“It was a situation I had to go through, and I did it in the most honest and humbling way,” Sharapova said. “And to be in my position and be so vulnerable and to say I made this mistake and to go through two trials, keep training the way I did and then come back and go on court and compete with the same amount of love for the sport is an incredible example. And I’m proud of that.”

Still, her suspension could be a potential obstacle going forward. Her 2017 autobiography, “Unstoppable,” delivered underwhelming sales in North America despite her remarkable life story.

A global star at 17 after upsetting Williams to win Wimbledon in 2004, Sharapova was among the first female athletes to build a personal brand rather than just a portfolio.

“When I retired in 2006, somebody said to me, ‘You need to work on your brand.’ And I said, ‘What is that?’” Navratilova said. “I was 50 years old, and I didn’t know what that meant. I thought, Coca-Cola? I mean, I’m a brand? Me? So she was ahead of her time, and she capitalized on it, and that shows her multi-dimensionality.”

Sharapova, of course, had vast help from her agent, Max Eisenbud, and other advisers.

Forbes has estimated that Sharapova was the world’s highest-earning female athlete for 11 consecutive years and that she made nearly $30 million in 2015. (Her career earnings were eventually overtaken by those of Williams.)

“That’s a lot more than the $900 Maria and her dad came with to the U.S.A.,” Eisenbud said.

“As an 18- or 19-year-old, she was sitting in board rooms with Nike and helping design dresses and all those types of things,” he continued, adding: “She just has this ability to understand, learn and ask questions. I’ve gone to photo shoots with so many clients, and she’s the only one who will meet with the photographer and creative team and really try to understand what they are looking for.”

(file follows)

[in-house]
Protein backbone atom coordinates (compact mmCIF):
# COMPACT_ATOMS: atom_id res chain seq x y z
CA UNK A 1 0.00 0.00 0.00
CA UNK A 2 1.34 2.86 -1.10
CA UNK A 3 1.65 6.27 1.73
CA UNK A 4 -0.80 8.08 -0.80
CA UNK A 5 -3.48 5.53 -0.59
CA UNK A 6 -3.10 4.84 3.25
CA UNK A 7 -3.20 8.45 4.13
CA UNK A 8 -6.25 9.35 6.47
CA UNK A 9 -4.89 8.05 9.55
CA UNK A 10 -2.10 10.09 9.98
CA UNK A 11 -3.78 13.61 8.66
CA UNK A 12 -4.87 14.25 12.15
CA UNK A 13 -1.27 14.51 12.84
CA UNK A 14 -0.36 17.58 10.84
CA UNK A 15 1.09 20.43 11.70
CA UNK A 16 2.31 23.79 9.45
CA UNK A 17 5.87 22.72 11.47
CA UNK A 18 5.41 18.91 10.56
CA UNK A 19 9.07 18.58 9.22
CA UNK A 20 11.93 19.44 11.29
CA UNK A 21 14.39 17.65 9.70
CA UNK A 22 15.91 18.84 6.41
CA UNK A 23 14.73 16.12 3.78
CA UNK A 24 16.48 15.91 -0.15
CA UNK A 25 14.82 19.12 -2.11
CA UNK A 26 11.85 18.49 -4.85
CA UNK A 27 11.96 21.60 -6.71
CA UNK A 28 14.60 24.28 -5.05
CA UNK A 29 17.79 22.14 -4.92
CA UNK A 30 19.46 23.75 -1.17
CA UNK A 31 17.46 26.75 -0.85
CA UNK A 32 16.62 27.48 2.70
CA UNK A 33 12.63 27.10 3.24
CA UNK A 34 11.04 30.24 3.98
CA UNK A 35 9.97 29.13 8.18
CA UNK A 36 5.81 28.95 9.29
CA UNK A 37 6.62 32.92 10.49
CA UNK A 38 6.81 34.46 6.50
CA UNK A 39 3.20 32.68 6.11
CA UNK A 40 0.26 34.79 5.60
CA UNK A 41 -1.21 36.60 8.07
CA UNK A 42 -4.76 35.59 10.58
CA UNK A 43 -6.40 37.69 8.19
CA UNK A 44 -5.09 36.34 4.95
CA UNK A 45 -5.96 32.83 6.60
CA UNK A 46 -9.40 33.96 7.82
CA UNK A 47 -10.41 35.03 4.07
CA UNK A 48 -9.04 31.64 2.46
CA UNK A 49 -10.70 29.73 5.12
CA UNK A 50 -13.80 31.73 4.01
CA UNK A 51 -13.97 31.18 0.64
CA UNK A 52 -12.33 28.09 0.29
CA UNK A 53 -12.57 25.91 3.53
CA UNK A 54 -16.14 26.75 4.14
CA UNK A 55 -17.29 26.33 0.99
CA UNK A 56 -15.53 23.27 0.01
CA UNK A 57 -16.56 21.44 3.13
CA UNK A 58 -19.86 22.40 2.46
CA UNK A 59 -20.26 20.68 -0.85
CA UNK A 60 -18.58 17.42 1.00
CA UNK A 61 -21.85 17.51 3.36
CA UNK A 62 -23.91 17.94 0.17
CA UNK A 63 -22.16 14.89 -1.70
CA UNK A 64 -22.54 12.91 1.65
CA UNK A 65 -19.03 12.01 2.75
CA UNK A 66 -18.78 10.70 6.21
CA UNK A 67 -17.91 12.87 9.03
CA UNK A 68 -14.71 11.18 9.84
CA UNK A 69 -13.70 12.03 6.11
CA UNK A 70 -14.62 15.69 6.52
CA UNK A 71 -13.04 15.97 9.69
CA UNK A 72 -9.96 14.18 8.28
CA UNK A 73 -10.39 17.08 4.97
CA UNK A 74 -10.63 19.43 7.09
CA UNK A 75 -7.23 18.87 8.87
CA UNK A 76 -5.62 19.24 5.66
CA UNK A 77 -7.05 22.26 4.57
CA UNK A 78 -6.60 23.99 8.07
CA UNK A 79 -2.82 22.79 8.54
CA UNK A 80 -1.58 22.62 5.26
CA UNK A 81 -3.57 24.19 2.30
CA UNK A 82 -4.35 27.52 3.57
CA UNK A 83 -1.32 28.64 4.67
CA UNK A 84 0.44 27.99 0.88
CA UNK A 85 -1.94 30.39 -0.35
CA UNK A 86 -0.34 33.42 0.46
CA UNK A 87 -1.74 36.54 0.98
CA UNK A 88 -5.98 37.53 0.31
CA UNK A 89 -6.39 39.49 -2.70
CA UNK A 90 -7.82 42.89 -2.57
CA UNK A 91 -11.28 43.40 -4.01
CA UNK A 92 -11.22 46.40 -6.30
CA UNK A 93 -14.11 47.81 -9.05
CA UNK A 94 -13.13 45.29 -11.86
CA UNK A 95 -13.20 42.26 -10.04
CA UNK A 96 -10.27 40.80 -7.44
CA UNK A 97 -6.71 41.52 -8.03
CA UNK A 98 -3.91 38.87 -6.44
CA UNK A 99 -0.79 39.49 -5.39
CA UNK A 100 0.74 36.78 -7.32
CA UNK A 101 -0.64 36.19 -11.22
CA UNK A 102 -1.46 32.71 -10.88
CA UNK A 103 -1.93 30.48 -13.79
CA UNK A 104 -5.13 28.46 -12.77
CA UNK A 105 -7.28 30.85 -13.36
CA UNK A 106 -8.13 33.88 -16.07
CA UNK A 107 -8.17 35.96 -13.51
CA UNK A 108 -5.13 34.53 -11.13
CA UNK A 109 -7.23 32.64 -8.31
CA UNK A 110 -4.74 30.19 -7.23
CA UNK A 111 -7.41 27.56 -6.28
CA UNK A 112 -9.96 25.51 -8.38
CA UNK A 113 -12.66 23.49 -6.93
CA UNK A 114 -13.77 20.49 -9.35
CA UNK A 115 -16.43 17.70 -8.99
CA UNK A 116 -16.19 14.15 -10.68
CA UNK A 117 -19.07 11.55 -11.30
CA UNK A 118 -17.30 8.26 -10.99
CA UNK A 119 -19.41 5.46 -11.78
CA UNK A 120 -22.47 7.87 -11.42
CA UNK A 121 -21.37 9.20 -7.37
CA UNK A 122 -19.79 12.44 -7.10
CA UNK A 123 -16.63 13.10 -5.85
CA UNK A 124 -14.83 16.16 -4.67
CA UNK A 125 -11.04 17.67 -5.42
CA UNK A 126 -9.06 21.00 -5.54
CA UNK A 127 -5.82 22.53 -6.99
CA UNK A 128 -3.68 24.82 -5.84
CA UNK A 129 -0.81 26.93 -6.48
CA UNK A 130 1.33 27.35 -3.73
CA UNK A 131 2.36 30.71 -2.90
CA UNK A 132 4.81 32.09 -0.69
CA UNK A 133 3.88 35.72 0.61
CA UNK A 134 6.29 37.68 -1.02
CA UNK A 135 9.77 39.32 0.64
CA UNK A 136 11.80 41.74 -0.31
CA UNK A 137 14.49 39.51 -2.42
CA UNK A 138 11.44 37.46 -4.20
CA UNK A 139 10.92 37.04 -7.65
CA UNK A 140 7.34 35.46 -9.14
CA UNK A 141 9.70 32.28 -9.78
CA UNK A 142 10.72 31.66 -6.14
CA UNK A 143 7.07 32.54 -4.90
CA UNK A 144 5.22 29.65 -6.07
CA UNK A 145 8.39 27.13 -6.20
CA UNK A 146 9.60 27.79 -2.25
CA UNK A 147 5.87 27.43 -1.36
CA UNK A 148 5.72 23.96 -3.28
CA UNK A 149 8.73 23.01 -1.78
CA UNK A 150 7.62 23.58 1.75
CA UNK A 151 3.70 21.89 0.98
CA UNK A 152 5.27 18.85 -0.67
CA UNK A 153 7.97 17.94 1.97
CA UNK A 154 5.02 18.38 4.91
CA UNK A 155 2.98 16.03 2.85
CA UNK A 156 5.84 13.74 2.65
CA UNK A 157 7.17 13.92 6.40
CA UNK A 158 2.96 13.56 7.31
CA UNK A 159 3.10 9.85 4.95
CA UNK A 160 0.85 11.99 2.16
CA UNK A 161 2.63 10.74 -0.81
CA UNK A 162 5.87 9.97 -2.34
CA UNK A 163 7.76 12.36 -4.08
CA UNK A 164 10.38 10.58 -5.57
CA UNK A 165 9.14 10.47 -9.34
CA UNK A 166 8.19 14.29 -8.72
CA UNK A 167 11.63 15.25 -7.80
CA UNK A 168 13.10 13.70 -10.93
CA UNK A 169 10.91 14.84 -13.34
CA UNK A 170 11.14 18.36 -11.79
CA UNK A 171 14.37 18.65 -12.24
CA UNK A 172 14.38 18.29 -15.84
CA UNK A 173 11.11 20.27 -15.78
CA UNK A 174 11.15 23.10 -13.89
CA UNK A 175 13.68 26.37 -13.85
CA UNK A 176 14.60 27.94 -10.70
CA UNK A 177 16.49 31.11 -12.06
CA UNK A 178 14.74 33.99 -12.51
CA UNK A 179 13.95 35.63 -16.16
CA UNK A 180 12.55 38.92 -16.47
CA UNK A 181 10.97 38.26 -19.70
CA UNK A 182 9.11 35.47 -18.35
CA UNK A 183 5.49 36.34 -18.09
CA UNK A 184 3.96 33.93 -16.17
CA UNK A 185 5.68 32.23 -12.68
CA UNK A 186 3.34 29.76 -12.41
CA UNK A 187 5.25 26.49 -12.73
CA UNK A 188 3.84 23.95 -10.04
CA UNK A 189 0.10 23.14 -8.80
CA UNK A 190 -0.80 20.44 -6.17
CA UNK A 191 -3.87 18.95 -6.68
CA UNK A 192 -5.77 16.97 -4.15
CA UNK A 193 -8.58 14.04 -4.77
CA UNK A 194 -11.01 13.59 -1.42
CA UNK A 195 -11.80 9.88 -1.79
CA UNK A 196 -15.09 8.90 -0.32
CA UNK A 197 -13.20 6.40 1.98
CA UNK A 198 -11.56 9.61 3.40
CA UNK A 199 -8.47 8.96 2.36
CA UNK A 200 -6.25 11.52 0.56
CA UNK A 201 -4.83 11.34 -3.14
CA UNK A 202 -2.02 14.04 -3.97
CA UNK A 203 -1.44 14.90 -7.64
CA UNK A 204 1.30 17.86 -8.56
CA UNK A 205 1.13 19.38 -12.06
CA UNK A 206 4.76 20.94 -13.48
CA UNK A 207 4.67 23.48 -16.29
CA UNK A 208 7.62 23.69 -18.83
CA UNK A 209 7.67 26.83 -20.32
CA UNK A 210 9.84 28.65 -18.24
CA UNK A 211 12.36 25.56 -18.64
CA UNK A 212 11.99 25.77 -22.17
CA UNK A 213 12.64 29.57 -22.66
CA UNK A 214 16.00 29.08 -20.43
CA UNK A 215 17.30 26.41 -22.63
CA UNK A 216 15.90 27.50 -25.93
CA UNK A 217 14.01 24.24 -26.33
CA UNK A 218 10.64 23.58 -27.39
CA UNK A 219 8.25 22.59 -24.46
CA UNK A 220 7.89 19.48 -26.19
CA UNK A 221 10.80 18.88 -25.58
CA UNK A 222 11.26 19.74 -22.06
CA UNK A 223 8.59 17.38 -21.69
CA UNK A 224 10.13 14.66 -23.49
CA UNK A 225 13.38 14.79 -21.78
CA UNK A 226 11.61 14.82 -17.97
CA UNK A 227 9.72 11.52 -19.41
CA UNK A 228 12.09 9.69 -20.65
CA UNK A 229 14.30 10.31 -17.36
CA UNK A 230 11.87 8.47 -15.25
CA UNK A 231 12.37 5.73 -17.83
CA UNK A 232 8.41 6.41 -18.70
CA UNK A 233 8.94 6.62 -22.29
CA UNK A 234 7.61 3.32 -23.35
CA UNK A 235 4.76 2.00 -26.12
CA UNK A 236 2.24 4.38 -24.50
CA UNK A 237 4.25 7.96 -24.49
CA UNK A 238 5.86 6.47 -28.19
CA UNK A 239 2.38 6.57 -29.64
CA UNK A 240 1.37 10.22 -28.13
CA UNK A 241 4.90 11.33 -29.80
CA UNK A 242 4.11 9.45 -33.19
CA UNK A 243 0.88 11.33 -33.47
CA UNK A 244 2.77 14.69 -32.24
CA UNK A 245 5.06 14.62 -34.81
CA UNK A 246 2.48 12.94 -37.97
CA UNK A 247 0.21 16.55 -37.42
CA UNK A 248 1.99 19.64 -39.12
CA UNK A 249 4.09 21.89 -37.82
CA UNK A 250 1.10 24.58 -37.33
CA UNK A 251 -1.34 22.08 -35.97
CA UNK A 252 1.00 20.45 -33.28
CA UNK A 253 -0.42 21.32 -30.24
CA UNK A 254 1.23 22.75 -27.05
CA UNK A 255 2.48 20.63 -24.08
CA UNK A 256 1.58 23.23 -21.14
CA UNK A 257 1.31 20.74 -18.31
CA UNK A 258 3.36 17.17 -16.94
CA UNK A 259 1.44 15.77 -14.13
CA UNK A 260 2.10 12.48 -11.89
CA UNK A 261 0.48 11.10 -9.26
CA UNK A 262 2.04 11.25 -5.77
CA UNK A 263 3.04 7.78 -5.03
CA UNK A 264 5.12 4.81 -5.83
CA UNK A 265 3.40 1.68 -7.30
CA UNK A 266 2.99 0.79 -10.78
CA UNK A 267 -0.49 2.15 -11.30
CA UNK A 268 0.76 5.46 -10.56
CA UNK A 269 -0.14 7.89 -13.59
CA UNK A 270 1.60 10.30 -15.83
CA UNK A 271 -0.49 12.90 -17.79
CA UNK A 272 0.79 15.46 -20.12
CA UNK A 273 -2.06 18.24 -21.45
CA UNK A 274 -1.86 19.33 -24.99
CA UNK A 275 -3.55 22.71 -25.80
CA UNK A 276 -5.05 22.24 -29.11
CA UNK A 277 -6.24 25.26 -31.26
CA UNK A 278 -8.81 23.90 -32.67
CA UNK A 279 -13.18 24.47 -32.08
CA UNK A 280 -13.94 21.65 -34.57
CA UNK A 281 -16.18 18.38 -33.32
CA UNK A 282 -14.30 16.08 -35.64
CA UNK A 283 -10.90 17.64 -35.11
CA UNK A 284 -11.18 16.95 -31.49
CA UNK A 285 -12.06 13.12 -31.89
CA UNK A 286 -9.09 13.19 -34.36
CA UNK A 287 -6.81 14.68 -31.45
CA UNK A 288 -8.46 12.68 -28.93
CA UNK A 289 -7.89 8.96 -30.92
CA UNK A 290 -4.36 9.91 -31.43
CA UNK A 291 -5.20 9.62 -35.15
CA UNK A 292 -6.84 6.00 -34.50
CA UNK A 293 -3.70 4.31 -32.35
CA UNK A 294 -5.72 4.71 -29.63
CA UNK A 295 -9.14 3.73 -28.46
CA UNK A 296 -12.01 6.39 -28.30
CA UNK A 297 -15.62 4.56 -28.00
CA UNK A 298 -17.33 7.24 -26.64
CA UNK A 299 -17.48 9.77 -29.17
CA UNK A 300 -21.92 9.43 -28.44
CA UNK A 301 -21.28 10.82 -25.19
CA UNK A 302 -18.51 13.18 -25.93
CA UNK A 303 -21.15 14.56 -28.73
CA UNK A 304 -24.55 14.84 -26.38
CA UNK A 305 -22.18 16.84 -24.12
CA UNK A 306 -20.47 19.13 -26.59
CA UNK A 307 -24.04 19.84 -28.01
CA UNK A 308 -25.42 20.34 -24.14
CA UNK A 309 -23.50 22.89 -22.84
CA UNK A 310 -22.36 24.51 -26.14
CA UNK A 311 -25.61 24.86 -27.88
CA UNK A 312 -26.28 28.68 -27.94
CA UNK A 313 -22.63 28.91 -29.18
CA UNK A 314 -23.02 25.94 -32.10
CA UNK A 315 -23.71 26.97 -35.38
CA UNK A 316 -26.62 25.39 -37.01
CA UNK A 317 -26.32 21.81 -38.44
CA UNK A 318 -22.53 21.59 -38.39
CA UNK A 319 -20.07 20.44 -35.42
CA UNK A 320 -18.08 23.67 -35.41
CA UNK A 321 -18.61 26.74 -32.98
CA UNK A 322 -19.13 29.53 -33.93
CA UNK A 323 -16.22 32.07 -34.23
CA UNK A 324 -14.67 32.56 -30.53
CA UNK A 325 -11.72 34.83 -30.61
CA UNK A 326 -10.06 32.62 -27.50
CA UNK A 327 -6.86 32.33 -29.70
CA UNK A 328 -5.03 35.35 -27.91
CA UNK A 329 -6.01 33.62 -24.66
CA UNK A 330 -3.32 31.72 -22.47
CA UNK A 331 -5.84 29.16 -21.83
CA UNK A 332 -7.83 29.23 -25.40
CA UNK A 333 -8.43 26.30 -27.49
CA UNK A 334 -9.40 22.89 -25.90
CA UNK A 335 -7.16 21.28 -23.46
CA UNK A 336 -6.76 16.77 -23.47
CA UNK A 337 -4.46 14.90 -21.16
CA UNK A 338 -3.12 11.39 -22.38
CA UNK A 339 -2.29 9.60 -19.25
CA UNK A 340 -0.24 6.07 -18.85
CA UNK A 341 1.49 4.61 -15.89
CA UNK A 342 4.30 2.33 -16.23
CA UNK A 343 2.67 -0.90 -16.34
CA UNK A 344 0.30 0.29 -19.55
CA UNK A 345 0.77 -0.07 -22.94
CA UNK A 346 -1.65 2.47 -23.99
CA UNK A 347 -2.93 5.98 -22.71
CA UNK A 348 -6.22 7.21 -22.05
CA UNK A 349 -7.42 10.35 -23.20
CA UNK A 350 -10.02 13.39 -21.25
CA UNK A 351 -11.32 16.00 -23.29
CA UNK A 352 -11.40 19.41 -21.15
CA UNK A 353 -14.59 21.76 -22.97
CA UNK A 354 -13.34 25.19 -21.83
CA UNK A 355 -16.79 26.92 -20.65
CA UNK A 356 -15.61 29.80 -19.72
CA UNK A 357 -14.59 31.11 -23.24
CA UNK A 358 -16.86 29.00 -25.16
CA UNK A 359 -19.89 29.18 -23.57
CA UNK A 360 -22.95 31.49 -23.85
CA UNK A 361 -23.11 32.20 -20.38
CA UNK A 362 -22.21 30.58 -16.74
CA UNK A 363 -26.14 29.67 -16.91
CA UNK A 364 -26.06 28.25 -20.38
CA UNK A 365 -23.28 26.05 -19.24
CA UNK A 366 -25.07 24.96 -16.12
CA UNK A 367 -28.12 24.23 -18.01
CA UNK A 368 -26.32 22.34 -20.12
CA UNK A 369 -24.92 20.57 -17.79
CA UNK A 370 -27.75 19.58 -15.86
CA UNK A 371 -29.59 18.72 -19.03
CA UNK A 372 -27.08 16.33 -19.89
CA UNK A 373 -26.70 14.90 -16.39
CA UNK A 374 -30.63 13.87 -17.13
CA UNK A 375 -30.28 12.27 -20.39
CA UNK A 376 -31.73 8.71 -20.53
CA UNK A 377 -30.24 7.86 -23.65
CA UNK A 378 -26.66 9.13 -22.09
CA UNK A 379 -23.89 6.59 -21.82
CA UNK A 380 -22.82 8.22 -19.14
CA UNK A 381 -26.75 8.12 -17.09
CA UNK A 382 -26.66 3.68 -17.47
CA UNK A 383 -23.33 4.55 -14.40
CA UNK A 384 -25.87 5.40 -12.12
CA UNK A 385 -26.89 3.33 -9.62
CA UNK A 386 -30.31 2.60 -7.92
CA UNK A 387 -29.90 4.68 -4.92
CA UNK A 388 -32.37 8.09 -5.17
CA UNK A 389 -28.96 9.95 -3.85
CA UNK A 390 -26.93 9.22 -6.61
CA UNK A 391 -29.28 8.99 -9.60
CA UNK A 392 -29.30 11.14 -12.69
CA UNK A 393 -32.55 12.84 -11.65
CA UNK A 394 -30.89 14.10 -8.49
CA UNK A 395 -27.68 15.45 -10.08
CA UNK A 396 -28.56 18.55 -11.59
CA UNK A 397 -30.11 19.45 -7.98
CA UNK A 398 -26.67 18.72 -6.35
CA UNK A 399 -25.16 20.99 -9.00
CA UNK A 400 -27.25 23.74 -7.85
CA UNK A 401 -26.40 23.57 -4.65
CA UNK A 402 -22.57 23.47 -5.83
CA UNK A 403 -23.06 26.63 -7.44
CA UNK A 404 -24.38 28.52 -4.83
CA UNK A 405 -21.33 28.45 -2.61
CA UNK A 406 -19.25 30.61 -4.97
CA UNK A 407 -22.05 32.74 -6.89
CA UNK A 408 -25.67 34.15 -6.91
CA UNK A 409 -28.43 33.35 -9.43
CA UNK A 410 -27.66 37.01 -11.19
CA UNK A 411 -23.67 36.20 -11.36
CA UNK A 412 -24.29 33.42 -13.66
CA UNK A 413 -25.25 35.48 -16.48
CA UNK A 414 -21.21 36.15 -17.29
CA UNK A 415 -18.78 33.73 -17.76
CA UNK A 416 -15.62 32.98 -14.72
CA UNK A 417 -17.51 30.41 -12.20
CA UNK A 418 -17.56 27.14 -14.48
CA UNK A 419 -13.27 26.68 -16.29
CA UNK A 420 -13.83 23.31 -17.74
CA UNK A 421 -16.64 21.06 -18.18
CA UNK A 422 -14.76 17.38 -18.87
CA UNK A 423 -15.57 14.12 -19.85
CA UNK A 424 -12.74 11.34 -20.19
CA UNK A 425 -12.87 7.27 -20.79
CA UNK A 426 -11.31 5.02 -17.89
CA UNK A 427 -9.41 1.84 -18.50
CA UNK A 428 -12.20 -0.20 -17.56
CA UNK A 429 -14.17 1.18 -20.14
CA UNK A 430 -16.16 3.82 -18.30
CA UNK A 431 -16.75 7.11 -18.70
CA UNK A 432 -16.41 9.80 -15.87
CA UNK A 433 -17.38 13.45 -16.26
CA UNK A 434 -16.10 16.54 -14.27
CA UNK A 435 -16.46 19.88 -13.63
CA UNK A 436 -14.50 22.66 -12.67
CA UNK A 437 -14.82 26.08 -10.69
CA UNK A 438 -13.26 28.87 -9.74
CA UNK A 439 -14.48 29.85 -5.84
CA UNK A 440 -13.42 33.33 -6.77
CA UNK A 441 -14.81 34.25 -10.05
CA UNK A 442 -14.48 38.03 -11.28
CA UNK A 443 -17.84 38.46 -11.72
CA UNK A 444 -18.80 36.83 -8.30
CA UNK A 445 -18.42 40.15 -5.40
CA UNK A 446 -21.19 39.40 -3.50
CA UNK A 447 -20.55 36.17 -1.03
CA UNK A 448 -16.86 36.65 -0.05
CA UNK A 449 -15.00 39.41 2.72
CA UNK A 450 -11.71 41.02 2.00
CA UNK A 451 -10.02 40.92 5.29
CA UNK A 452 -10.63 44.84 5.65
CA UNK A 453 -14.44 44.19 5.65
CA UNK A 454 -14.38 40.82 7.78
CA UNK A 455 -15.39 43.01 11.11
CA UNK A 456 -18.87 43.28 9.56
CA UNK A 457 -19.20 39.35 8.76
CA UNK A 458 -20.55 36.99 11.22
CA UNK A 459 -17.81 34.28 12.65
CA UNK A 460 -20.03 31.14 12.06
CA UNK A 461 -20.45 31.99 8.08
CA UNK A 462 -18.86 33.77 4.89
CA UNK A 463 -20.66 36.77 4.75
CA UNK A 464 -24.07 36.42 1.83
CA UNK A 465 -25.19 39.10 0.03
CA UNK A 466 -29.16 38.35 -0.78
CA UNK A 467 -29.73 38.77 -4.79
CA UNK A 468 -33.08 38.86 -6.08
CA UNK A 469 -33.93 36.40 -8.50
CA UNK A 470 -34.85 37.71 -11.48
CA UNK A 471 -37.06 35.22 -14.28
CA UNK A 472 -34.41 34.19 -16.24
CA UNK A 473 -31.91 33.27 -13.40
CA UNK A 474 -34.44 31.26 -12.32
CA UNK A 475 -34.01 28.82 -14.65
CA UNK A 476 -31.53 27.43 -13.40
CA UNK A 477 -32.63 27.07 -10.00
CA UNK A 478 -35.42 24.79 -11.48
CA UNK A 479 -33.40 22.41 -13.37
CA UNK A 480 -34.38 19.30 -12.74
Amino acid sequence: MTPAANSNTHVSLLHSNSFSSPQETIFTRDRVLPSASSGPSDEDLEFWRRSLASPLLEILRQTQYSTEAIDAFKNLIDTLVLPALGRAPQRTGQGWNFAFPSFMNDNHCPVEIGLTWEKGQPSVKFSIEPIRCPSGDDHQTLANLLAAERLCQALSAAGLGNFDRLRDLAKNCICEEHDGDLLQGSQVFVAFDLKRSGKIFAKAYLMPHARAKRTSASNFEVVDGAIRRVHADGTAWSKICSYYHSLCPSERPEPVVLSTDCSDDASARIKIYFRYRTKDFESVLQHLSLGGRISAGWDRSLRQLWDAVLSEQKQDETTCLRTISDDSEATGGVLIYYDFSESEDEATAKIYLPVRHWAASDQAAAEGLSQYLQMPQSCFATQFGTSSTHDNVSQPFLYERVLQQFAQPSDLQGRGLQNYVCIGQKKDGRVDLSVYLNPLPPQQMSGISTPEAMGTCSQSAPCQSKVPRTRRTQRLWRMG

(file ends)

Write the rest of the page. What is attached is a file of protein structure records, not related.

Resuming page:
Eisenbud said Sharapova’s long-term endorsement deals with Nike, Evian and Porsche would continue in retirement. She is interested in studying architecture, designing tennis and sports facilities and focusing on the management of her candy company, Sugarpova.

“I wish she would do less with the candy bit,” Navratilova said. “Sugar is just not good for kids.”

Sharapova said she would soon be headed to a business conference in Salt Lake City that she had been unable to attend as an active player.

“I’m more forward-driven, and I am also incredibly competitive,” she said. “And there are a lot of aspects in life and in business that I want to sink my teeth into.”

But as she leaves what she calls her “day job” for something new, she has continuity elsewhere. She and her boyfriend, Alexander Gilkes, a British businessman who founded an online auction site, have been together for more than two years.

“He’s been an incredibly positive influence in my life, and he’s very happy that he gets to spend more time with me,” Sharapova said, though she conceded that her more stable schedule might be disorienting. “He’s slightly worried. He keeps calling me ‘Hurricane Maria.’”

That is because during her peripatetic career she made a habit of dashing into his life and then suddenly disappearing.

“He’s like, ‘Wait, you’re not leaving for three weeks?’” Sharapova said, grinning. “I’m like, ‘Let me check. Hold on.’”